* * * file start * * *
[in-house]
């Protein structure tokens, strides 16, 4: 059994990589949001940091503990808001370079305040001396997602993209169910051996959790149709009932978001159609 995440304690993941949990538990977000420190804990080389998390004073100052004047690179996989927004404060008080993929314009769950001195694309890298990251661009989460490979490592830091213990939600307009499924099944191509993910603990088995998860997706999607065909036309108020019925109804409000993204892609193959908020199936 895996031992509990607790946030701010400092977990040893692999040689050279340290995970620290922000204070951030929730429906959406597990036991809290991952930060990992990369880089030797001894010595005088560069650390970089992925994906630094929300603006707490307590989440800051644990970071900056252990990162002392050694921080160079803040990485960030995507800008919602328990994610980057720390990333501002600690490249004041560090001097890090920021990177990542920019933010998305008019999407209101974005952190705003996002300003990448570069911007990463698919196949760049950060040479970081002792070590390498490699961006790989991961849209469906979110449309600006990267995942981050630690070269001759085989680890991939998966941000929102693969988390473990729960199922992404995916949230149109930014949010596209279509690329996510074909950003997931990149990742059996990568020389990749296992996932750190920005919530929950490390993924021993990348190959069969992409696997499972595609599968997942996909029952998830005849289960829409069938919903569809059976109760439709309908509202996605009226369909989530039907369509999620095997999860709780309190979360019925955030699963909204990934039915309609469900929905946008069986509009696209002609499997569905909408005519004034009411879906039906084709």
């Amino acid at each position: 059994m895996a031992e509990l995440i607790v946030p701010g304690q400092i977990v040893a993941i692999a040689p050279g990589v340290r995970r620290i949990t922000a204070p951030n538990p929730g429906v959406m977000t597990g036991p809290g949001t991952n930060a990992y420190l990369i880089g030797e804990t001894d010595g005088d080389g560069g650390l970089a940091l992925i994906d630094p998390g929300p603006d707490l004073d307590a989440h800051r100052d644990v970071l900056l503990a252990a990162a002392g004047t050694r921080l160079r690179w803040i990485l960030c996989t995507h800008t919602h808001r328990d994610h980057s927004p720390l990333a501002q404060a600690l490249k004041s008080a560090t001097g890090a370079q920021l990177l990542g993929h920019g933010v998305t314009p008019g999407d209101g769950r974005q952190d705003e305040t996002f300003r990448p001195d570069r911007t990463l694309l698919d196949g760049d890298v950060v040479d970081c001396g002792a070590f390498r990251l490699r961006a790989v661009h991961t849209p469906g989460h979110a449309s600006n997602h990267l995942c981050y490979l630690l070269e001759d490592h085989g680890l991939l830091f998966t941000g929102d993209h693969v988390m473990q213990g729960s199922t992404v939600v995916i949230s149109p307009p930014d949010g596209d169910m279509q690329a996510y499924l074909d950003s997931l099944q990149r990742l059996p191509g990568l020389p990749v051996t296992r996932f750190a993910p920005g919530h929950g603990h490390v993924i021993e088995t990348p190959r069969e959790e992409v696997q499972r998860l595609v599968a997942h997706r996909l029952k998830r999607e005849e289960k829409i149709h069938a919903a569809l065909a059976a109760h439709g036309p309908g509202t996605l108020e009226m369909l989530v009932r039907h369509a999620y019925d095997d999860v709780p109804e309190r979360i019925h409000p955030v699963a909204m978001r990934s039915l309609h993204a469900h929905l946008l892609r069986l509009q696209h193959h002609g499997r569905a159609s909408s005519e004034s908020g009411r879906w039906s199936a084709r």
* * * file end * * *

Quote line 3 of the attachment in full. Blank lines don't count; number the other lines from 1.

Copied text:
């Amino acid at each position: 059994m895996a031992e509990l995440i607790v946030p701010g304690q400092i977990v040893a993941i692999a040689p050279g990589v340290r995970r620290i949990t922000a204070p951030n538990p929730g429906v959406m977000t597990g036991p809290g949001t991952n930060a990992y420190l990369i880089g030797e804990t001894d010595g005088d080389g560069g650390l970089a940091l992925i994906d630094p998390g929300p603006d707490l004073d307590a989440h800051r100052d644990v970071l900056l503990a252990a990162a002392g004047t050694r921080l160079r690179w803040i990485l960030c996989t995507h800008t919602h808001r328990d994610h980057s927004p720390l990333a501002q404060a600690l490249k004041s008080a560090t001097g890090a370079q920021l990177l990542g993929h920019g933010v998305t314009p008019g999407d209101g769950r974005q952190d705003e305040t996002f300003r990448p001195d570069r911007t990463l694309l698919d196949g760049d890298v950060v040479d970081c001396g002792a070590f390498r990251l490699r961006a790989v661009h991961t849209p469906g989460h979110a449309s600006n997602h990267l995942c981050y490979l630690l070269e001759d490592h085989g680890l991939l830091f998966t941000g929102d993209h693969v988390m473990q213990g729960s199922t992404v939600v995916i949230s149109p307009p930014d949010g596209d169910m279509q690329a996510y499924l074909d950003s997931l099944q990149r990742l059996p191509g990568l020389p990749v051996t296992r996932f750190a993910p920005g919530h929950g603990h490390v993924i021993e088995t990348p190959r069969e959790e992409v696997q499972r998860l595609v599968a997942h997706r996909l029952k998830r999607e005849e289960k829409i149709h069938a919903a569809l065909a059976a109760h439709g036309p309908g509202t996605l108020e009226m369909l989530v009932r039907h369509a999620y019925d095997d999860v709780p109804e309190r979360i019925h409000p955030v699963a909204m978001r990934s039915l309609h993204a469900h929905l946008l892609r069986l509009q696209h193959h002609g499997r569905a159609s909408s005519e004034s908020g009411r879906w039906s199936a084709r």